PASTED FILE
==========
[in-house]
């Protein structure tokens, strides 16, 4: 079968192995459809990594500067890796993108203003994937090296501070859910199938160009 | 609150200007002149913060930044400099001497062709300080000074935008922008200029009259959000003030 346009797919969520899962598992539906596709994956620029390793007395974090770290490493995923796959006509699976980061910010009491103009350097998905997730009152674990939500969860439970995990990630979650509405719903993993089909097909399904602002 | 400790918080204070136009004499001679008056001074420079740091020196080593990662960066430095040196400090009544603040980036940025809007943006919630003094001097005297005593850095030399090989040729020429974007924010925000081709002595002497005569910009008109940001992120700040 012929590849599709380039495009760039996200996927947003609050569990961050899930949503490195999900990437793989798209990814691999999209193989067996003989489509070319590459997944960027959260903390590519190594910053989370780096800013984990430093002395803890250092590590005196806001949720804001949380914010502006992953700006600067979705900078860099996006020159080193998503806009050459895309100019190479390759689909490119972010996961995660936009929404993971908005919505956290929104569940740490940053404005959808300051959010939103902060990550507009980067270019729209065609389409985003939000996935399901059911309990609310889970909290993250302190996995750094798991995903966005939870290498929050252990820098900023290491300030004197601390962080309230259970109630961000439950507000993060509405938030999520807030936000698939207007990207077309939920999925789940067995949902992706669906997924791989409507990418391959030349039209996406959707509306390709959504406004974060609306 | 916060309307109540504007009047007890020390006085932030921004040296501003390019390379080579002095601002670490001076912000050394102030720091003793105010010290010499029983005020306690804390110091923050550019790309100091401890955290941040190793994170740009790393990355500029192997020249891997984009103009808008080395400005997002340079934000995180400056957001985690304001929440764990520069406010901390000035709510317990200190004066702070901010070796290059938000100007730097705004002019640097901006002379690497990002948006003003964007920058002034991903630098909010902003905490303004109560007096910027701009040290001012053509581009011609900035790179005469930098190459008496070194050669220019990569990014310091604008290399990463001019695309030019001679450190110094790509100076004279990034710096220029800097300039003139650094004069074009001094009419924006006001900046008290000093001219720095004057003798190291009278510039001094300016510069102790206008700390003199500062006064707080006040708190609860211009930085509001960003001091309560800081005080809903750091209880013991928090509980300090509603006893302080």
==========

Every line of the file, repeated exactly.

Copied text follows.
[in-house]
């Protein structure tokens, strides 16, 4: 079968192995459809990594500067890796993108203003994937090296501070859910199938160009 | 609150200007002149913060930044400099001497062709300080000074935008922008200029009259959000003030 346009797919969520899962598992539906596709994956620029390793007395974090770290490493995923796959006509699976980061910010009491103009350097998905997730009152674990939500969860439970995990990630979650509405719903993993089909097909399904602002 | 400790918080204070136009004499001679008056001074420079740091020196080593990662960066430095040196400090009544603040980036940025809007943006919630003094001097005297005593850095030399090989040729020429974007924010925000081709002595002497005569910009008109940001992120700040 012929590849599709380039495009760039996200996927947003609050569990961050899930949503490195999900990437793989798209990814691999999209193989067996003989489509070319590459997944960027959260903390590519190594910053989370780096800013984990430093002395803890250092590590005196806001949720804001949380914010502006992953700006600067979705900078860099996006020159080193998503806009050459895309100019190479390759689909490119972010996961995660936009929404993971908005919505956290929104569940740490940053404005959808300051959010939103902060990550507009980067270019729209065609389409985003939000996935399901059911309990609310889970909290993250302190996995750094798991995903966005939870290498929050252990820098900023290491300030004197601390962080309230259970109630961000439950507000993060509405938030999520807030936000698939207007990207077309939920999925789940067995949902992706669906997924791989409507990418391959030349039209996406959707509306390709959504406004974060609306 | 916060309307109540504007009047007890020390006085932030921004040296501003390019390379080579002095601002670490001076912000050394102030720091003793105010010290010499029983005020306690804390110091923050550019790309100091401890955290941040190793994170740009790393990355500029192997020249891997984009103009808008080395400005997002340079934000995180400056957001985690304001929440764990520069406010901390000035709510317990200190004066702070901010070796290059938000100007730097705004002019640097901006002379690497990002948006003003964007920058002034991903630098909010902003905490303004109560007096910027701009040290001012053509581009011609900035790179005469930098190459008496070194050669220019990569990014310091604008290399990463001019695309030019001679450190110094790509100076004279990034710096220029800097300039003139650094004069074009001094009419924006006001900046008290000093001219720095004057003798190291009278510039001094300016510069102790206008700390003199500062006064707080006040708190609860211009930085509001960003001091309560800081005080809903750091209880013991928090509980300090509603006893302080």